I’ve always known that I’m not smart enough to get into Stanford. I finally had tangible proof on Saturday when I failed to notice the difference between Campus Drive West and Campus Drive East, and ended up at the observatory. I don’t have a clue how a helio-seismic magnetic imager works, but even with the high powered telescopic equipment up on the hill, I know that you can’t see the pitch from there, so I turned around and eventually found the stadium.
More than 41,000 people had the same idea and turned up for the game at the home of the Stanford Cardinals: NYRB wore white, and the Quakes wore blue - all very appropriate for the Fourth of July weekend. I’m sure that some fans had turned up for the fireworks, but most were wearing the blue and black of the Earthquakes. The prospect of playing the stars of NYRB was a draw, but attending a game in a full sized stadium, with full-sized bathrooms, and fans on all sides of the pitch brought out even the most casual of Quakes fans for this game.
Seated on the east side of the field, I found myself among fans I hadn’t met before, and as I introduced myself we discussed what features of this Stanford experience contributed most to the atmosphere.
- Enclosed stadium: Yes, there were four times as many fans as we get at Buck Shaw, but a stadium closed on all four sides reflects and magnifies the sound – there was definitely more than four times the atmosphere. The Ultras made the most of the acoustics and their chants circulated around the field and they easily encouraged the other fans to join in with more than the usual gusto with the EARTH – QUAKES cheer. Before the game, the Ultras were also able to unfurl their huge tifo from the upper deck – an effect that could only be replicated at Buck Shaw by evading security and climbing to the top of the pine trees (which I am not advocating here, by the way!).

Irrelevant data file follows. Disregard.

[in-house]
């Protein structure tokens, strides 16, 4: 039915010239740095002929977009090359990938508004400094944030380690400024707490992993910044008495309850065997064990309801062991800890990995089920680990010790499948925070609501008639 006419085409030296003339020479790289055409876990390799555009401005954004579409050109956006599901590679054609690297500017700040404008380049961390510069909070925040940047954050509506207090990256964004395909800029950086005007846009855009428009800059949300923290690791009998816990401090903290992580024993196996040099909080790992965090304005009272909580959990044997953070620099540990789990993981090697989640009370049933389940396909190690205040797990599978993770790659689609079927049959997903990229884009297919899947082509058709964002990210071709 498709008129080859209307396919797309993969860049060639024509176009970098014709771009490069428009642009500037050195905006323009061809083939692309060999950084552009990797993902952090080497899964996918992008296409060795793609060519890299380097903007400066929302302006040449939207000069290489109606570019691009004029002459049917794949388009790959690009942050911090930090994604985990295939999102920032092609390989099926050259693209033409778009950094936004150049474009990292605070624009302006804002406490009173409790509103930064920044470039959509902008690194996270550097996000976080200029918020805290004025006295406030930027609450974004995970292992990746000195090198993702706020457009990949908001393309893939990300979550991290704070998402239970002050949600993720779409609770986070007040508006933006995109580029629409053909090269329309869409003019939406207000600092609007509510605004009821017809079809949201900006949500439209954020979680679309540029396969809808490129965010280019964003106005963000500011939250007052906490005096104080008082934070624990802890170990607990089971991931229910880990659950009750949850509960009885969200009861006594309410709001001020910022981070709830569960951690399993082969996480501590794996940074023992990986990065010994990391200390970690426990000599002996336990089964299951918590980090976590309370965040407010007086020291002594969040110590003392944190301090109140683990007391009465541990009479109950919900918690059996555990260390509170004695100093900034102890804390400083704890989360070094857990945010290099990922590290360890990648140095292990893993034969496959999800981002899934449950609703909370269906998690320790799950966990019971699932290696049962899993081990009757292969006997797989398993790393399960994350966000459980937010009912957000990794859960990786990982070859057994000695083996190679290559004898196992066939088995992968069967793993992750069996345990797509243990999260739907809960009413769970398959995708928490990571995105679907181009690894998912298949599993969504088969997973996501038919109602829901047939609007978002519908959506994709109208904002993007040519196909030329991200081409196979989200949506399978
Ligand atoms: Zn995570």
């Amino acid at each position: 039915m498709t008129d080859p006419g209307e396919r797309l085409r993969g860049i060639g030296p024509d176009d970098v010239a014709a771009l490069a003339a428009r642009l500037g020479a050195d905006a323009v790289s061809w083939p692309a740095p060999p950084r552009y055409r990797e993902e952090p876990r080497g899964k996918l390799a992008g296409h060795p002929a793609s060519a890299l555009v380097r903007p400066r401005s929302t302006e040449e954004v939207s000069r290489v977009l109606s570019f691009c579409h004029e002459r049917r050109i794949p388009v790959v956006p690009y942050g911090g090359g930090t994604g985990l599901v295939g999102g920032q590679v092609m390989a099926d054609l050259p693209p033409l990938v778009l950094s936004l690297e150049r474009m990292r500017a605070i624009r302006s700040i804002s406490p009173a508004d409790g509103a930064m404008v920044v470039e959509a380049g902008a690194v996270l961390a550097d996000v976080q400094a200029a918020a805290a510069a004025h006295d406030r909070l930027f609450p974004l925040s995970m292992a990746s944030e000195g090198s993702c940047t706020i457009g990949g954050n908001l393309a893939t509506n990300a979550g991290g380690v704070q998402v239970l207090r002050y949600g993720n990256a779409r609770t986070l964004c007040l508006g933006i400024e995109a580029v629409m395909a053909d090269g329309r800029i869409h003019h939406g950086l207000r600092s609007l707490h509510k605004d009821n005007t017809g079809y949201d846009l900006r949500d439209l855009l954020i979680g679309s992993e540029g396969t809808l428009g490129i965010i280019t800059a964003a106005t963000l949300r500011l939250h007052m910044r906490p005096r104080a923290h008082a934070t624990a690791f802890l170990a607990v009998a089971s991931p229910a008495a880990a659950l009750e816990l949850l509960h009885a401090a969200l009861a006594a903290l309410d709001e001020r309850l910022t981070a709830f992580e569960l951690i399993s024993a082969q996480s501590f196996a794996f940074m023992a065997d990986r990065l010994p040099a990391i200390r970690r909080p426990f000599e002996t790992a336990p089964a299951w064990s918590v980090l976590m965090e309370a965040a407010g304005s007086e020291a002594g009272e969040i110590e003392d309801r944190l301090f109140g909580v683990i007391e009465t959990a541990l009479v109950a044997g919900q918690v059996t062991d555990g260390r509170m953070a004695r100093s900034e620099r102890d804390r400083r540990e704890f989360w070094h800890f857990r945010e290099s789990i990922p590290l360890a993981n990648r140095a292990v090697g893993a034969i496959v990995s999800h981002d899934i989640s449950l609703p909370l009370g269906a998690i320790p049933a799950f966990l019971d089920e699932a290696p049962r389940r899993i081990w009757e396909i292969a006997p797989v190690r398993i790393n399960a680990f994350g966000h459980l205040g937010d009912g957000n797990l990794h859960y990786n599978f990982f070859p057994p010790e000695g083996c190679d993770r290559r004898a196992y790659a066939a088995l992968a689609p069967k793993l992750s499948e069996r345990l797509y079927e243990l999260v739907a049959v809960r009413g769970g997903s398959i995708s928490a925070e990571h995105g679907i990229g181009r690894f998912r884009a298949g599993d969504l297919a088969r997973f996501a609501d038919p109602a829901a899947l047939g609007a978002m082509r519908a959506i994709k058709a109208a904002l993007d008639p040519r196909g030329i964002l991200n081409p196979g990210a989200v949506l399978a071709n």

- Tailgating: the eucalyptus groves on Stanford campus provide a shady, comfortable environment for pre-game food and drink. It always feels a little contrived to set up a table in the Magellan parking lot, before navigating across El Camino Real to Buck Shaw for the game. At Stanford, huge groups of fans were grilling, eating then getting indigestion and picking up minor knee injuries playing Frisbee.
- Real seats: Did you know that it’s actually possible to put a seat in a stadium that is made from flexible plastic, and that seat can fold up to allow easy access to the seats in the middle of the row? These seats also have what I shall call here ‘backs’ and these backs are contoured to your spine, and provide both support and protection from your neighbor’s knees. Rapture.
|Photo: Joe Nuxoll at Centerline Soccer.|
My own conversation centered on why the Quakes don’t consider playing more, if not all, of their games at Stanford football stadium - the amount of blue and black I saw in the stadium showed me that the fan base is there.
For a full match report visit Centerline Soccer here.